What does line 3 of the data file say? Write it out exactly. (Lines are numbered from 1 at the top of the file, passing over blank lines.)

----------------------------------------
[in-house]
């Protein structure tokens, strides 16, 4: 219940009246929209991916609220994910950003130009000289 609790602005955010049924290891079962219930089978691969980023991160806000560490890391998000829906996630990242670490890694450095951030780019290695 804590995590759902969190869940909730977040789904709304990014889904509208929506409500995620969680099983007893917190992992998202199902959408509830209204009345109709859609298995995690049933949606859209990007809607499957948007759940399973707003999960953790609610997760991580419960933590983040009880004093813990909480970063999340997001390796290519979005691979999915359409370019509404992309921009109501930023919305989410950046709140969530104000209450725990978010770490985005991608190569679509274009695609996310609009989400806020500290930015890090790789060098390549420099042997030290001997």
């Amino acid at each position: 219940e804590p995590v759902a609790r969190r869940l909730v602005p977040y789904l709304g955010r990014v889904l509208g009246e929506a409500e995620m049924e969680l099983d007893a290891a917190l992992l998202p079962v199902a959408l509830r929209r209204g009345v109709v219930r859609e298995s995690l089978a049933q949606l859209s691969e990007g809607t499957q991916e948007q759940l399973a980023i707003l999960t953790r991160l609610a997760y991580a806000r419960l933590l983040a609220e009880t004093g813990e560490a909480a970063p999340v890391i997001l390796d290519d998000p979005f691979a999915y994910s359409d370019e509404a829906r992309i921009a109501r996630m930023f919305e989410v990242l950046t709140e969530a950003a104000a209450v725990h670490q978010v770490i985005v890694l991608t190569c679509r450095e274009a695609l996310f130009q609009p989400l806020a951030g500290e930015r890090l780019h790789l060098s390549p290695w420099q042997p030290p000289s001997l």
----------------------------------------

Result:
């Amino acid at each position: 219940e804590p995590v759902a609790r969190r869940l909730v602005p977040y789904l709304g955010r990014v889904l509208g009246e929506a409500e995620m049924e969680l099983d007893a290891a917190l992992l998202p079962v199902a959408l509830r929209r209204g009345v109709v219930r859609e298995s995690l089978a049933q949606l859209s691969e990007g809607t499957q991916e948007q759940l399973a980023i707003l999960t953790r991160l609610a997760y991580a806000r419960l933590l983040a609220e009880t004093g813990e560490a909480a970063p999340v890391i997001l390796d290519d998000p979005f691979a999915y994910s359409d370019e509404a829906r992309i921009a109501r996630m930023f919305e989410v990242l950046t709140e969530a950003a104000a209450v725990h670490q978010v770490i985005v890694l991608t190569c679509r450095e274009a695609l996310f130009q609009p989400l806020a951030g500290e930015r890090l780019h790789l060098s390549p290695w420099q042997p030290p000289s001997l």